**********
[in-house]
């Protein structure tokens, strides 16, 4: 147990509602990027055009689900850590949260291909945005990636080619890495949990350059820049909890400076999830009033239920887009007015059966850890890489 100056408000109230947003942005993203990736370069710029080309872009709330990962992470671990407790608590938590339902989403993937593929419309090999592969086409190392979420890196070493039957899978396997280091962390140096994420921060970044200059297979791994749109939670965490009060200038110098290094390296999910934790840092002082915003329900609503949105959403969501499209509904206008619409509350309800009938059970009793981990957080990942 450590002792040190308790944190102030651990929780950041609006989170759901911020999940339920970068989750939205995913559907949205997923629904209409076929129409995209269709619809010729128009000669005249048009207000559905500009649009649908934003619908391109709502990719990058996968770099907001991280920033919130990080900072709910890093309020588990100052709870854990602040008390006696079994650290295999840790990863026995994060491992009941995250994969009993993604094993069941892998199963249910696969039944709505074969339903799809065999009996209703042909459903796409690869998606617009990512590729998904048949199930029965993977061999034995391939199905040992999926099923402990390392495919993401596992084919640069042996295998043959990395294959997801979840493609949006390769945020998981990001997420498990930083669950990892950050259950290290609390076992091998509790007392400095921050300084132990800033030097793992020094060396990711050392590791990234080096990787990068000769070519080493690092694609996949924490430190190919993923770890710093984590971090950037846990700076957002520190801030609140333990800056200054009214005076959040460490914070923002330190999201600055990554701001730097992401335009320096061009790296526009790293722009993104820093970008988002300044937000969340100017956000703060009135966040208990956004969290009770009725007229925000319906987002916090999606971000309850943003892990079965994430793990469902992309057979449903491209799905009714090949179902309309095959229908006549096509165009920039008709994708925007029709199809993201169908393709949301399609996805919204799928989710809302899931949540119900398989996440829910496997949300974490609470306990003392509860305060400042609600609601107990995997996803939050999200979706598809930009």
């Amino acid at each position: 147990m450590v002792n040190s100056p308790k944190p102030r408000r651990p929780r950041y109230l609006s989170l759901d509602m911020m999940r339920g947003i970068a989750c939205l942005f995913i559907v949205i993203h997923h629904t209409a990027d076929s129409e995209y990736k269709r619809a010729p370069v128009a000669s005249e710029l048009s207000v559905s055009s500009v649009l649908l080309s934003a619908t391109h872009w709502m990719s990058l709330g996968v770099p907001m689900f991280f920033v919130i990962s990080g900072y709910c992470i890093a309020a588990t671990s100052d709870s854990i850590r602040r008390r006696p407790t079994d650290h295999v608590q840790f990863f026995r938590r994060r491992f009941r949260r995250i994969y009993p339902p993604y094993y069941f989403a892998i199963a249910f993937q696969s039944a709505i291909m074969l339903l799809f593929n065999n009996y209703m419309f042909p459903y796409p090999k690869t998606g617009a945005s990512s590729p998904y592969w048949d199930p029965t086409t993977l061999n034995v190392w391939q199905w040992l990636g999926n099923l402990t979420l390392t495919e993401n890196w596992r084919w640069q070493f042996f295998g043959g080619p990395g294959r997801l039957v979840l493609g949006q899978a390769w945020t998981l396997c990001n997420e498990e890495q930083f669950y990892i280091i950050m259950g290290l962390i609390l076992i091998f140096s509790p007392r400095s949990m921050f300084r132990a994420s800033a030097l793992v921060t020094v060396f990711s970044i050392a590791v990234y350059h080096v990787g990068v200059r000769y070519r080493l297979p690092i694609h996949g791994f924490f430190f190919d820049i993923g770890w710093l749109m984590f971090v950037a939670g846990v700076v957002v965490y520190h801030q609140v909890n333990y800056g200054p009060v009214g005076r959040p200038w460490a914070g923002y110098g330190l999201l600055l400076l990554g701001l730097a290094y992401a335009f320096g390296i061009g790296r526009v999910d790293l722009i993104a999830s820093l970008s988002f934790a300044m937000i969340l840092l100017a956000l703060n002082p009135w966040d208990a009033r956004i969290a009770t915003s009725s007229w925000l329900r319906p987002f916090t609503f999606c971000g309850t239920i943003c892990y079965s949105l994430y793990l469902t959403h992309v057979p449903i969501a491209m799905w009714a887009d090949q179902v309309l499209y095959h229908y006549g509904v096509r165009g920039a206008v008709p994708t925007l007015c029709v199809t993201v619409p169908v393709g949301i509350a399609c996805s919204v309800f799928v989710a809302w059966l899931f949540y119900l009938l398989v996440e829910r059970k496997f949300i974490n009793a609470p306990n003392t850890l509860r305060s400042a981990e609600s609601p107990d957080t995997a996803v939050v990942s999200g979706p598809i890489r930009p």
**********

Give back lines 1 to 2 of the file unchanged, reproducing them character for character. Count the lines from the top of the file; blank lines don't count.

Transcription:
[in-house]
């Protein structure tokens, strides 16, 4: 147990509602990027055009689900850590949260291909945005990636080619890495949990350059820049909890400076999830009033239920887009007015059966850890890489 100056408000109230947003942005993203990736370069710029080309872009709330990962992470671990407790608590938590339902989403993937593929419309090999592969086409190392979420890196070493039957899978396997280091962390140096994420921060970044200059297979791994749109939670965490009060200038110098290094390296999910934790840092002082915003329900609503949105959403969501499209509904206008619409509350309800009938059970009793981990957080990942 450590002792040190308790944190102030651990929780950041609006989170759901911020999940339920970068989750939205995913559907949205997923629904209409076929129409995209269709619809010729128009000669005249048009207000559905500009649009649908934003619908391109709502990719990058996968770099907001991280920033919130990080900072709910890093309020588990100052709870854990602040008390006696079994650290295999840790990863026995994060491992009941995250994969009993993604094993069941892998199963249910696969039944709505074969339903799809065999009996209703042909459903796409690869998606617009990512590729998904048949199930029965993977061999034995391939199905040992999926099923402990390392495919993401596992084919640069042996295998043959990395294959997801979840493609949006390769945020998981990001997420498990930083669950990892950050259950290290609390076992091998509790007392400095921050300084132990800033030097793992020094060396990711050392590791990234080096990787990068000769070519080493690092694609996949924490430190190919993923770890710093984590971090950037846990700076957002520190801030609140333990800056200054009214005076959040460490914070923002330190999201600055990554701001730097992401335009320096061009790296526009790293722009993104820093970008988002300044937000969340100017956000703060009135966040208990956004969290009770009725007229925000319906987002916090999606971000309850943003892990079965994430793990469902992309057979449903491209799905009714090949179902309309095959229908006549096509165009920039008709994708925007029709199809993201169908393709949301399609996805919204799928989710809302899931949540119900398989996440829910496997949300974490609470306990003392509860305060400042609600609601107990995997996803939050999200979706598809930009």